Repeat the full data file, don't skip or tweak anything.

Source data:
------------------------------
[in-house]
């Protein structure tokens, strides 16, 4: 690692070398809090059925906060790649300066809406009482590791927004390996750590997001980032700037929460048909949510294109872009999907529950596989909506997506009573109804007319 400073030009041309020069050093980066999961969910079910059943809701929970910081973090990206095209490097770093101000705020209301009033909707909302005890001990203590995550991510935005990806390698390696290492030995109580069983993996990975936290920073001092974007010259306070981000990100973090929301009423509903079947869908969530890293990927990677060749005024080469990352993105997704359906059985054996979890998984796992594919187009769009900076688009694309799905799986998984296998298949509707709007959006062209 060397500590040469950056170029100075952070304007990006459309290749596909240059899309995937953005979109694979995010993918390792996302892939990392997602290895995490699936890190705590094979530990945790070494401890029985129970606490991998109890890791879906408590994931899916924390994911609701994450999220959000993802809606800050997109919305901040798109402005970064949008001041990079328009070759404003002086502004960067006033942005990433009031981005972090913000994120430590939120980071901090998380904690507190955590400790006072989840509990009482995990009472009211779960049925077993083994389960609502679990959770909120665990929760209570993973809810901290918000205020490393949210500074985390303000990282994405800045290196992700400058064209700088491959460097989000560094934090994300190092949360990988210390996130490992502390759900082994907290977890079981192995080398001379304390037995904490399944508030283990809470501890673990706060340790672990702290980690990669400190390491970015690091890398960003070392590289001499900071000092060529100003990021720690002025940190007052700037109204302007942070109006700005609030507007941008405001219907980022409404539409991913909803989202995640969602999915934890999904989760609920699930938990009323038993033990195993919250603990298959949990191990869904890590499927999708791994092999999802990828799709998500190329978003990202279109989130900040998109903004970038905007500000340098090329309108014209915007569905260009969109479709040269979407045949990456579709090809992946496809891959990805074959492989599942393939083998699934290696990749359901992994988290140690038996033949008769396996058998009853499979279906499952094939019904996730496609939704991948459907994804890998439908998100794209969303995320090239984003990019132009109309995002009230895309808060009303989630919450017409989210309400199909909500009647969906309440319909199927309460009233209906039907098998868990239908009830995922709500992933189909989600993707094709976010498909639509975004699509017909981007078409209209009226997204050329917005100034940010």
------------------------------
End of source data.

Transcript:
[in-house]
């Protein structure tokens, strides 16, 4: 690692070398809090059925906060790649300066809406009482590791927004390996750590997001980032700037929460048909949510294109872009999907529950596989909506997506009573109804007319 400073030009041309020069050093980066999961969910079910059943809701929970910081973090990206095209490097770093101000705020209301009033909707909302005890001990203590995550991510935005990806390698390696290492030995109580069983993996990975936290920073001092974007010259306070981000990100973090929301009423509903079947869908969530890293990927990677060749005024080469990352993105997704359906059985054996979890998984796992594919187009769009900076688009694309799905799986998984296998298949509707709007959006062209 060397500590040469950056170029100075952070304007990006459309290749596909240059899309995937953005979109694979995010993918390792996302892939990392997602290895995490699936890190705590094979530990945790070494401890029985129970606490991998109890890791879906408590994931899916924390994911609701994450999220959000993802809606800050997109919305901040798109402005970064949008001041990079328009070759404003002086502004960067006033942005990433009031981005972090913000994120430590939120980071901090998380904690507190955590400790006072989840509990009482995990009472009211779960049925077993083994389960609502679990959770909120665990929760209570993973809810901290918000205020490393949210500074985390303000990282994405800045290196992700400058064209700088491959460097989000560094934090994300190092949360990988210390996130490992502390759900082994907290977890079981192995080398001379304390037995904490399944508030283990809470501890673990706060340790672990702290980690990669400190390491970015690091890398960003070392590289001499900071000092060529100003990021720690002025940190007052700037109204302007942070109006700005609030507007941008405001219907980022409404539409991913909803989202995640969602999915934890999904989760609920699930938990009323038993033990195993919250603990298959949990191990869904890590499927999708791994092999999802990828799709998500190329978003990202279109989130900040998109903004970038905007500000340098090329309108014209915007569905260009969109479709040269979407045949990456579709090809992946496809891959990805074959492989599942393939083998699934290696990749359901992994988290140690038996033949008769396996058998009853499979279906499952094939019904996730496609939704991948459907994804890998439908998100794209969303995320090239984003990019132009109309995002009230895309808060009303989630919450017409989210309400199909909500009647969906309440319909199927309460009233209906039907098998868990239908009830995922709500992933189909989600993707094709976010498909639509975004699509017909981007078409209209009226997204050329917005100034940010």